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Hold Artificial Intelligence Accountable

by Chamith Fonseka figures by Rebecca Senft The concept of artificial intelligence (AI) tends to evoke images of self-aware computers and robots – Knight Rider, Wall-E, the Terminator – but for the most part, this technology is, for now, restricted to fiction and film. In that time, however, artificial intelligence has already become embedded in everyday life, playing a role in everything from online shopping … Continue reading Hold Artificial Intelligence Accountable

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The right reasons for mistrusting science

by Samantha Wong figures by Daniel Utter “Global warming is based on faulty science and manipulated data which is proven by the emails that were leaked.” Alarming words from the most powerful man in the USA, don’t you think? Unfortunately, a Pew Research report revealed that the American public has increasingly echoed this sort of scientific mistrust over the last 5 years. Some part of … Continue reading The right reasons for mistrusting science

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Why Scientists Need to be Better Communicators

by Marina Watanabe I once attended a lecture by a famed physicist, and left convinced that physics was the biggest sham in the universe (or multiverse, if you believe him). At one point, the professor answered an audience member’s question by “clarifying” that if you were on the inside (of what?!) looking out (to where?!), time was time. However, if you were on the outside … Continue reading Why Scientists Need to be Better Communicators

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Mixed Emotions on the March for Science and the Consequences of Getting it Wrong

by Dana Boebinger figures by Tito Adhikary I’ve had many conversations over the past several weeks – with scientists and non-scientists alike – about the possible outcomes of this weekend’s March for Science. Some people are excited about this opportunity to make a strong show of support for scientific research and evidence-based policymaking. Others don’t think a march is necessary. But in the days leading … Continue reading Mixed Emotions on the March for Science and the Consequences of Getting it Wrong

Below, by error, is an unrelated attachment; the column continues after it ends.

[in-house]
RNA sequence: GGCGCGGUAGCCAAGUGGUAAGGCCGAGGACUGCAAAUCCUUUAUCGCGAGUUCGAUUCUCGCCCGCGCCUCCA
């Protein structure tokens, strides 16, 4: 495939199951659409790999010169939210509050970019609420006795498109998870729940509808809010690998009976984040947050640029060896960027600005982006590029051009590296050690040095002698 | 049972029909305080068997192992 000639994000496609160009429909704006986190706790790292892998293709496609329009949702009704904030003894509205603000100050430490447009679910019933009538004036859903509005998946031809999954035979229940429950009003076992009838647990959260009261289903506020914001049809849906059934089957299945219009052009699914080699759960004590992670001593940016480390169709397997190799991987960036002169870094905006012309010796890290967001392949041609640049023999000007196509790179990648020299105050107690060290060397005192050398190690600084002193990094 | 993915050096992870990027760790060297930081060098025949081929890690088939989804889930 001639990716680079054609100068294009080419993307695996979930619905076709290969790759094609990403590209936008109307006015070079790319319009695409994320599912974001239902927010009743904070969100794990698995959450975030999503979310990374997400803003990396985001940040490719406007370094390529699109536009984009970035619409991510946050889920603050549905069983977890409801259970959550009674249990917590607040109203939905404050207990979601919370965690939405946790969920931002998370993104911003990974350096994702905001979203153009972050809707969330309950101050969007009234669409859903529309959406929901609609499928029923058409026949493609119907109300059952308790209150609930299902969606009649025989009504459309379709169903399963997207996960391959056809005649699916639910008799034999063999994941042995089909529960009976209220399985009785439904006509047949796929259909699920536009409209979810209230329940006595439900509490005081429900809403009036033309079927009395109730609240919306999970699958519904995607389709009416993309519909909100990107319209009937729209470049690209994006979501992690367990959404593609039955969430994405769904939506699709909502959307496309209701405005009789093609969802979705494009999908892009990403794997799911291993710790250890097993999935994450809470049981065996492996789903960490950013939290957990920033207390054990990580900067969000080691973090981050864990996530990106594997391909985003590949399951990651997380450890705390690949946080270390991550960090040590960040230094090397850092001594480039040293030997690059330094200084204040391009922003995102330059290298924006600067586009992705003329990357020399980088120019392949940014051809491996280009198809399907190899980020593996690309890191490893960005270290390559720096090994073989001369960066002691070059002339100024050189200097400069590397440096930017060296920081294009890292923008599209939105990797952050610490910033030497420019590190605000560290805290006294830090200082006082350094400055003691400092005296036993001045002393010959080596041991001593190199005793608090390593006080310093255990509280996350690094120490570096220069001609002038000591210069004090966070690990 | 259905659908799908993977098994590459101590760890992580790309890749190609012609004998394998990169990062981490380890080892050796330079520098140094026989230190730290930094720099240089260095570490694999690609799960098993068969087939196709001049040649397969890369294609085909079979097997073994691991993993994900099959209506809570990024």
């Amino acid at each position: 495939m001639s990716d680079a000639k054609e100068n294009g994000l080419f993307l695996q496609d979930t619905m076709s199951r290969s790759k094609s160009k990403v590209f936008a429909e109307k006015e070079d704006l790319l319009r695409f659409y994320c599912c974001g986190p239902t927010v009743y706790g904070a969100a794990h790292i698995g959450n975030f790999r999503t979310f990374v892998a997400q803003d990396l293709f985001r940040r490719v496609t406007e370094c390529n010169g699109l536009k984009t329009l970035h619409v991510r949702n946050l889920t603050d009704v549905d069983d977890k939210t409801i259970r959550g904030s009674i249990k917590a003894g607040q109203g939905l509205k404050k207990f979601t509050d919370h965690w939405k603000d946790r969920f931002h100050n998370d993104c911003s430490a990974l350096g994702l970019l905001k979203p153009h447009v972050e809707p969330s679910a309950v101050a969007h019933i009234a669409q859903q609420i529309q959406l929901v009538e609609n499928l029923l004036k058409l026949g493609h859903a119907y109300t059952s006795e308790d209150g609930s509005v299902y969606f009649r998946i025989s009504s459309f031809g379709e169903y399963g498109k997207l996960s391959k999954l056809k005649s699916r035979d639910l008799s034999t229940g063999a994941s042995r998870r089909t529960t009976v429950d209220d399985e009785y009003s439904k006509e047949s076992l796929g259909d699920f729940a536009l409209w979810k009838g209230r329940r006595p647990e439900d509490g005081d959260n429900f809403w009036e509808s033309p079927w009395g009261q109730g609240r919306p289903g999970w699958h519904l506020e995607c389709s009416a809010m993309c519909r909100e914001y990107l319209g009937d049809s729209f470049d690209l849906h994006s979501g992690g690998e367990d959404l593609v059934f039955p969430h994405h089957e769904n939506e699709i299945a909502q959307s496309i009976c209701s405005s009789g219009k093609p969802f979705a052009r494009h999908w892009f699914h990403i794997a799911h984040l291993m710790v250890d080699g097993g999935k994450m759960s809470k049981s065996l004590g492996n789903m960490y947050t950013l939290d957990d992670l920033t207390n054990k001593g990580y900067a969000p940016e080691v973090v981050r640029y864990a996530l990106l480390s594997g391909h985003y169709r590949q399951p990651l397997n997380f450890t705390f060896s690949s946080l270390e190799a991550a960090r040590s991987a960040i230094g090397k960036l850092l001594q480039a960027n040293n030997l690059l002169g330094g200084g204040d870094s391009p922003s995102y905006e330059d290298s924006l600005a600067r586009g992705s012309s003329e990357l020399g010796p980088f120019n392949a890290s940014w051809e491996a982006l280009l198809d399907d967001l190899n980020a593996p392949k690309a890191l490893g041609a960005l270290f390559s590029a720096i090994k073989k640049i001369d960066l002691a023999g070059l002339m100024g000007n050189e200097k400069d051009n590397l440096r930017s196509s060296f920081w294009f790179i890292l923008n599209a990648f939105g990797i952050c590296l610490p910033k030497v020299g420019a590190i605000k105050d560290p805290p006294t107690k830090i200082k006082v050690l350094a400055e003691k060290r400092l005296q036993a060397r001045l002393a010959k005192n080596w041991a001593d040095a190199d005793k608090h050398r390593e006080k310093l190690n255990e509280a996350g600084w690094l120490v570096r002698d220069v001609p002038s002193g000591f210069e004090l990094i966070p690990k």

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How Science and Genetics are Reshaping the Race Debate of the 21st Century

by Vivian Chou figures by Daniel Utter Donald Trump’s election as the 45th President of the United States has been marked by the brewing storms of racial conflicts. A rise in racial incidents ensued in the immediate aftermath of Trump’s victory in November 2016. Since the beginning of 2017, over 100 bomb threats have been made against Jewish community centers and schools. Trump’s travel ban, signed in … Continue reading How Science and Genetics are Reshaping the Race Debate of the 21st Century

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Scientists: Why they should run for office and why we should vote for them

by Garrett Dunlap figures by Daniel Utter Two. Two is the number of current members of Congress that hold PhDs in a STEM field. Representative Bill Foster of Illinois holds a PhD in physics and Representative Jerry McNerney of California holds a PhD in math. In comparison, this is dwarfed by the number of congressmembers with law degrees (222) and those holding just high school … Continue reading Scientists: Why they should run for office and why we should vote for them

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How to be a Socially Conscious Scientist

by Katherine Wu My freshman year of college, I was given a choice: techie or fuzzy? And, before you ask, no, it wasn’t about creepy role-play. It was worse: my major. At Stanford, there were two kinds of people: those who studied the technical, hard science, and mathematics-based majors were “techie,” and those pursuing the humanities, arts, and social sciences were “fuzzy.” I chose biology … Continue reading How to be a Socially Conscious Scientist